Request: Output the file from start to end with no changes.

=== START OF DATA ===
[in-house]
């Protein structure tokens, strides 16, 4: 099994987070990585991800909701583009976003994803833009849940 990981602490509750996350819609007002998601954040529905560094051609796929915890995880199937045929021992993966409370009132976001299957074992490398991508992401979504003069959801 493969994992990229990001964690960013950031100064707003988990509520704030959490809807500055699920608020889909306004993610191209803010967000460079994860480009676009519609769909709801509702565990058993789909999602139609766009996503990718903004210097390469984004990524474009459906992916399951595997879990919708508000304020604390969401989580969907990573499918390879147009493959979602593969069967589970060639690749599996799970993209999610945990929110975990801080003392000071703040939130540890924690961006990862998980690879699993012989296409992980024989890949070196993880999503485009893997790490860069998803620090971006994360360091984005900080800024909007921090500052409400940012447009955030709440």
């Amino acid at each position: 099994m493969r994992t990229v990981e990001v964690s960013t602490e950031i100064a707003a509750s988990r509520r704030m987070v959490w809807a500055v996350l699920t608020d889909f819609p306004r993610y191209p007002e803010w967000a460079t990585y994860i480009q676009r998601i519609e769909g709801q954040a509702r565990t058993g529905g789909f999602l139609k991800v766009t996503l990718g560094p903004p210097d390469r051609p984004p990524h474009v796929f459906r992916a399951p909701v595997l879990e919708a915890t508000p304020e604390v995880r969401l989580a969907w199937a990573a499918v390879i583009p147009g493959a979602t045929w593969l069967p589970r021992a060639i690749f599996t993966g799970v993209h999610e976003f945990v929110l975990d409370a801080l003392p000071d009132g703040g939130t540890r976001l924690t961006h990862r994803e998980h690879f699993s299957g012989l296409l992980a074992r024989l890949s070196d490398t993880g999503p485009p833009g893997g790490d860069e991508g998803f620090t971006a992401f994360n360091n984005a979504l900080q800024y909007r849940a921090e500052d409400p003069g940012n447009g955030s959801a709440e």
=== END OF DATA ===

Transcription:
[in-house]
């Protein structure tokens, strides 16, 4: 099994987070990585991800909701583009976003994803833009849940 990981602490509750996350819609007002998601954040529905560094051609796929915890995880199937045929021992993966409370009132976001299957074992490398991508992401979504003069959801 493969994992990229990001964690960013950031100064707003988990509520704030959490809807500055699920608020889909306004993610191209803010967000460079994860480009676009519609769909709801509702565990058993789909999602139609766009996503990718903004210097390469984004990524474009459906992916399951595997879990919708508000304020604390969401989580969907990573499918390879147009493959979602593969069967589970060639690749599996799970993209999610945990929110975990801080003392000071703040939130540890924690961006990862998980690879699993012989296409992980024989890949070196993880999503485009893997790490860069998803620090971006994360360091984005900080800024909007921090500052409400940012447009955030709440």
């Amino acid at each position: 099994m493969r994992t990229v990981e990001v964690s960013t602490e950031i100064a707003a509750s988990r509520r704030m987070v959490w809807a500055v996350l699920t608020d889909f819609p306004r993610y191209p007002e803010w967000a460079t990585y994860i480009q676009r998601i519609e769909g709801q954040a509702r565990t058993g529905g789909f999602l139609k991800v766009t996503l990718g560094p903004p210097d390469r051609p984004p990524h474009v796929f459906r992916a399951p909701v595997l879990e919708a915890t508000p304020e604390v995880r969401l989580a969907w199937a990573a499918v390879i583009p147009g493959a979602t045929w593969l069967p589970r021992a060639i690749f599996t993966g799970v993209h999610e976003f945990v929110l975990d409370a801080l003392p000071d009132g703040g939130t540890r976001l924690t961006h990862r994803e998980h690879f699993s299957g012989l296409l992980a074992r024989l890949s070196d490398t993880g999503p485009p833009g893997g790490d860069e991508g998803f620090t971006a992401f994360n360091n984005a979504l900080q800024y909007r849940a921090e500052d409400p003069g940012n447009g955030s959801a709440e």